This China Center members-only chart shows the credit intensity of Chinese economic growth in both nominal and real terms. Credit intensity refers to the ratio of new credit to incremental GDP growth in an economy. China’s reliance on credit to drive growth has increased significantly in the past decade. What’s more, the economy’s credit addiction has clearly not diminished since the huge lending expansion in 2009 and 2010. 2012 saw credit intensity jump to a ratio of 4.3, from 3.4 in 2011. Of note, almost three times as much credit was required in 2012 to drive incremental GDP growth than was required in 2005.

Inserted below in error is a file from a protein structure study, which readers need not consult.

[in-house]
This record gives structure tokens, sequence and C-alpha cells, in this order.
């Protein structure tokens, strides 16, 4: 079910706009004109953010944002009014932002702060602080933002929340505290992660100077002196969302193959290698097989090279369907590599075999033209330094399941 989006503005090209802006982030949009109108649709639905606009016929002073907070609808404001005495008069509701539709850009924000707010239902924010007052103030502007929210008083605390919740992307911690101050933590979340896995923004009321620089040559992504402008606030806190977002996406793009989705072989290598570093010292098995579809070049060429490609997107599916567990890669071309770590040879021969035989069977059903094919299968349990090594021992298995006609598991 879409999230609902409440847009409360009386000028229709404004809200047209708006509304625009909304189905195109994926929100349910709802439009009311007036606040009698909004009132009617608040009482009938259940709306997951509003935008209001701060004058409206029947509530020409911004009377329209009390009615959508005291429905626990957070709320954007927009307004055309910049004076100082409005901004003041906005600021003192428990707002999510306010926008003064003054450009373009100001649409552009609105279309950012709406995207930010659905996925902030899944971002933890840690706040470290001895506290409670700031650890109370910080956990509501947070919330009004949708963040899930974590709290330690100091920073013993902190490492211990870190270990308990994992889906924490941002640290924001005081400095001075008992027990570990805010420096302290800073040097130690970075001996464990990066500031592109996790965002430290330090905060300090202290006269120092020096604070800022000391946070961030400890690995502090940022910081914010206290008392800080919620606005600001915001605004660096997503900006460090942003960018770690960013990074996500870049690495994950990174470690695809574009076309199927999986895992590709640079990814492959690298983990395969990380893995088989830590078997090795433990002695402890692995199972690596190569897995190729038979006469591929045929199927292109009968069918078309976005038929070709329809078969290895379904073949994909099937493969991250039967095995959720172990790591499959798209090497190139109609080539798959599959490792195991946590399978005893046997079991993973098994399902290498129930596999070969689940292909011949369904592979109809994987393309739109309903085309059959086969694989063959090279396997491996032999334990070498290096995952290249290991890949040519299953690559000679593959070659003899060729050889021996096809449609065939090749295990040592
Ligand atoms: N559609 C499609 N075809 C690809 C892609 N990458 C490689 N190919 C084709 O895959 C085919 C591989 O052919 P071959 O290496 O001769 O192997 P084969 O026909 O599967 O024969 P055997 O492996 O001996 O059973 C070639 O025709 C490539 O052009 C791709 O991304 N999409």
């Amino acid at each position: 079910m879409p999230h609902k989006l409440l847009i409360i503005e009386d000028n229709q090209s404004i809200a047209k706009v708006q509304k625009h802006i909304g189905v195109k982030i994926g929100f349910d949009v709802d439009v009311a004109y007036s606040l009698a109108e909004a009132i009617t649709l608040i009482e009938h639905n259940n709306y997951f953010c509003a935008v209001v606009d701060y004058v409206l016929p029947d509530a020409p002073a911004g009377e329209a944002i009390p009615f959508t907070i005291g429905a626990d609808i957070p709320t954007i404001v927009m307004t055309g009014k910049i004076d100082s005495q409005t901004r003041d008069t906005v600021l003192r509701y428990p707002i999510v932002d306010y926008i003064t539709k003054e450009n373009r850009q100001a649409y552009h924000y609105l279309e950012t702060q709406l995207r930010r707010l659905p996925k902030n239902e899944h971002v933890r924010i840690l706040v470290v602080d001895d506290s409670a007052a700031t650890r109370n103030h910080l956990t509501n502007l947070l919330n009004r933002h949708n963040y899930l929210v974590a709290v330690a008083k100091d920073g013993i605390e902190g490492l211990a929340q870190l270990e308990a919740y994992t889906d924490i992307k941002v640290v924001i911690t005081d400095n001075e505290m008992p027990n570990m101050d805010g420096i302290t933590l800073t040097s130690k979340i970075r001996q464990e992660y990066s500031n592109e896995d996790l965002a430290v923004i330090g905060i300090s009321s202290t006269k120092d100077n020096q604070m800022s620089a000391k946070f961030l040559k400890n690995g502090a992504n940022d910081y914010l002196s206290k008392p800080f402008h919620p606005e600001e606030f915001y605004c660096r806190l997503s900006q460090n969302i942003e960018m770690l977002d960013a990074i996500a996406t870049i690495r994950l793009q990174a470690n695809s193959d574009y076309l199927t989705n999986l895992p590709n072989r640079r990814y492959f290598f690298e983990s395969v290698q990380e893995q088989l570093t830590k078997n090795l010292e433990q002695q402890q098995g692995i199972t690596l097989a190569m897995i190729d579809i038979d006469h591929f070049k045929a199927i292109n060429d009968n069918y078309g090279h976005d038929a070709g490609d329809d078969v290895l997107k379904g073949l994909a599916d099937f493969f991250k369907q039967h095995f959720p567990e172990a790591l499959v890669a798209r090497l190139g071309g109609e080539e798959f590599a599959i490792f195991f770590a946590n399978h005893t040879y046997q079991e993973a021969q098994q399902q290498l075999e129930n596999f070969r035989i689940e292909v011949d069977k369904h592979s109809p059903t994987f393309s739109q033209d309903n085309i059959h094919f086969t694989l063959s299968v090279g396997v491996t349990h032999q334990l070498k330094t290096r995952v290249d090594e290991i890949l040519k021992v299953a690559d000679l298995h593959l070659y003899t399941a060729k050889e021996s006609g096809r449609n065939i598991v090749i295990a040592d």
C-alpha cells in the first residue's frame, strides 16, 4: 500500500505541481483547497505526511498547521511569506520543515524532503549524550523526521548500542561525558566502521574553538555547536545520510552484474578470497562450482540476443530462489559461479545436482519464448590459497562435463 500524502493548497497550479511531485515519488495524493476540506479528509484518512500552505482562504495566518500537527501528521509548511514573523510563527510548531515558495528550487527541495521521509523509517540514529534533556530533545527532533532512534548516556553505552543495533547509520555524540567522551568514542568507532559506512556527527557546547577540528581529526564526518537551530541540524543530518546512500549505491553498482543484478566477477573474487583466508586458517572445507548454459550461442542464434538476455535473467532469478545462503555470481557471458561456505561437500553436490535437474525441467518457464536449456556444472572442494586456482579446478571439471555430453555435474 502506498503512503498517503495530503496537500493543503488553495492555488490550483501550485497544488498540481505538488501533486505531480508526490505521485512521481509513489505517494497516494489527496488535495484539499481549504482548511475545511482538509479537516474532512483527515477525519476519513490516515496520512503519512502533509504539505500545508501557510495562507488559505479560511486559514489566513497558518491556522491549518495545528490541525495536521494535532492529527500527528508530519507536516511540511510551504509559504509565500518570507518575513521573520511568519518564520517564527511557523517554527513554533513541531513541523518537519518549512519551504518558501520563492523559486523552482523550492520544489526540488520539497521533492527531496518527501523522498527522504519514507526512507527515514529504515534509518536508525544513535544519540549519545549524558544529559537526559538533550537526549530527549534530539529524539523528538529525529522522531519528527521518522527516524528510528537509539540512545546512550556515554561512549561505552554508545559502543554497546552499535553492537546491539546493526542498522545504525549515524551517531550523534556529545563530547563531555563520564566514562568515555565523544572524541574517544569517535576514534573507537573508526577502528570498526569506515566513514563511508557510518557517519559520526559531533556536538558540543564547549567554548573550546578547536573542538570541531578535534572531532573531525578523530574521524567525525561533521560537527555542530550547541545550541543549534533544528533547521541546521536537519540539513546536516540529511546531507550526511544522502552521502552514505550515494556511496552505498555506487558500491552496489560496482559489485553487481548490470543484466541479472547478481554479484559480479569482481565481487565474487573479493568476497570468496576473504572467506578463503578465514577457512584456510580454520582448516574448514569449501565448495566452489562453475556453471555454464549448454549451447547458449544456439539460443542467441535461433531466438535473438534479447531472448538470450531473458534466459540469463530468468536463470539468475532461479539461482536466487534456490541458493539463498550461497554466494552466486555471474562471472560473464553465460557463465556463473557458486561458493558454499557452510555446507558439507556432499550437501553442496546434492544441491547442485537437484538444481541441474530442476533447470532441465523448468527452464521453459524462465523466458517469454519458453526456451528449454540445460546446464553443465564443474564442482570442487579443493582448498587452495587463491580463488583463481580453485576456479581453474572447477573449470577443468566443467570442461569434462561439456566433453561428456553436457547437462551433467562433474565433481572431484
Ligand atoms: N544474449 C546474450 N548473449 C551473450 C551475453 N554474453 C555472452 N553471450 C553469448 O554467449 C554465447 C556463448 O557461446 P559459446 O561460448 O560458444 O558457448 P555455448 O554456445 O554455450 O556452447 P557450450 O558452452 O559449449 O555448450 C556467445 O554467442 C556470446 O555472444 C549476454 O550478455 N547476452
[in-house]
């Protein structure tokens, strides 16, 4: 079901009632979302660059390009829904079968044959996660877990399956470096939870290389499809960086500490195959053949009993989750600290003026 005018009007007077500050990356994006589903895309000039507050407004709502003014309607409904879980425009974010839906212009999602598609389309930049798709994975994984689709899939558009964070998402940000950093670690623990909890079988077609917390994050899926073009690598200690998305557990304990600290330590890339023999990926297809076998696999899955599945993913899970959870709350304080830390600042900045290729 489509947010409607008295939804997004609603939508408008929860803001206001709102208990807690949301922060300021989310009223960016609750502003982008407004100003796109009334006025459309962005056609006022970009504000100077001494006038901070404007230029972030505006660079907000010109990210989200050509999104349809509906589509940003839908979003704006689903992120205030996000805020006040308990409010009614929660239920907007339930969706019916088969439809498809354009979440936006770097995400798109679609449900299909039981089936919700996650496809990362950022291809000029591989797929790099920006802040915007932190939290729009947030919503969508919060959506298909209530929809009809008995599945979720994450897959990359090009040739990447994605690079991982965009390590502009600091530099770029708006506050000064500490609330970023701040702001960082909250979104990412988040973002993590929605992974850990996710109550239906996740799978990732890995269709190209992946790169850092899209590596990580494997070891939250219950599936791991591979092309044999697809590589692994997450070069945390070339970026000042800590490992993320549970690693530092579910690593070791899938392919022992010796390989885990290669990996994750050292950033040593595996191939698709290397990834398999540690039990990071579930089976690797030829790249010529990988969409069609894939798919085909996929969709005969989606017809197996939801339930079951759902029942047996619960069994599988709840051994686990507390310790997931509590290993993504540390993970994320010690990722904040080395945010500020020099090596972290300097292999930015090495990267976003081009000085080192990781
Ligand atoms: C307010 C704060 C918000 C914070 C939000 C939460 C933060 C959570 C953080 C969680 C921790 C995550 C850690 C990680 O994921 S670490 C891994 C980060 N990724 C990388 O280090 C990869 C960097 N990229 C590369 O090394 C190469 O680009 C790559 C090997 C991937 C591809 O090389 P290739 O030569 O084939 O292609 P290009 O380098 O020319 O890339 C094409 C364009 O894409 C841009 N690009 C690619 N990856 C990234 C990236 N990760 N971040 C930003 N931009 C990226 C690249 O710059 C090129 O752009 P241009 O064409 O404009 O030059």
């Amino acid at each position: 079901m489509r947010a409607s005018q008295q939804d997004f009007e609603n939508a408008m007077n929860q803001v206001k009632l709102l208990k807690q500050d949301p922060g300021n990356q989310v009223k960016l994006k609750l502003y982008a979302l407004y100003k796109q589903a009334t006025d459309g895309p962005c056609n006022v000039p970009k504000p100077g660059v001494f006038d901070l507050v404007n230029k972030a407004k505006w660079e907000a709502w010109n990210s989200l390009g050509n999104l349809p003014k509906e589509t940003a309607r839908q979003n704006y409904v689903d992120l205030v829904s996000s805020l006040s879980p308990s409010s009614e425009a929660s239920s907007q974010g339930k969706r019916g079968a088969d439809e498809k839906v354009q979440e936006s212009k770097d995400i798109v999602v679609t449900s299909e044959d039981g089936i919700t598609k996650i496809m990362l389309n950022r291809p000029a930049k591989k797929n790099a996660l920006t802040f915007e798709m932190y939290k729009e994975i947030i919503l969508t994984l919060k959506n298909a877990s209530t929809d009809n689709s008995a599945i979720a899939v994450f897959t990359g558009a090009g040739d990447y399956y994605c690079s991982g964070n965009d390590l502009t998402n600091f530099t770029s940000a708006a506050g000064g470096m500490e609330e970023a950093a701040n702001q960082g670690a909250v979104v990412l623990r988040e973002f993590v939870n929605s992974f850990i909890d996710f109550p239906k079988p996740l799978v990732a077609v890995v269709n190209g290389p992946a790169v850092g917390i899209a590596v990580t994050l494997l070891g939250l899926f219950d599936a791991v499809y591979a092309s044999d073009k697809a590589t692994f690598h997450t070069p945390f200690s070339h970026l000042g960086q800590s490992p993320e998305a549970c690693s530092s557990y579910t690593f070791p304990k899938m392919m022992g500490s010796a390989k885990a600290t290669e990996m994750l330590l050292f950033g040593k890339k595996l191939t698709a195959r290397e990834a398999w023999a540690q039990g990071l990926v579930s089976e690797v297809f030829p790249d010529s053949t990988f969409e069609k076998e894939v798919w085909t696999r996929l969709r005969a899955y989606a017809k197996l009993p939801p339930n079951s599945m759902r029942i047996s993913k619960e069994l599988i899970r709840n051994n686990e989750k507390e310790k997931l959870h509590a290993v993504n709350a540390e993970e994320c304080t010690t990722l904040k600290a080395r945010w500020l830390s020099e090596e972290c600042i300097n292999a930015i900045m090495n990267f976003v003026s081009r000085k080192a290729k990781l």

The positive relationship between credit expansion and growth that has lasted for so long is clearly weakening in China. This means that, looking forward, attempts to goose the economy through monetary loosening and consequent investment will likely be less and less effective, and may even lead to painful corrections.
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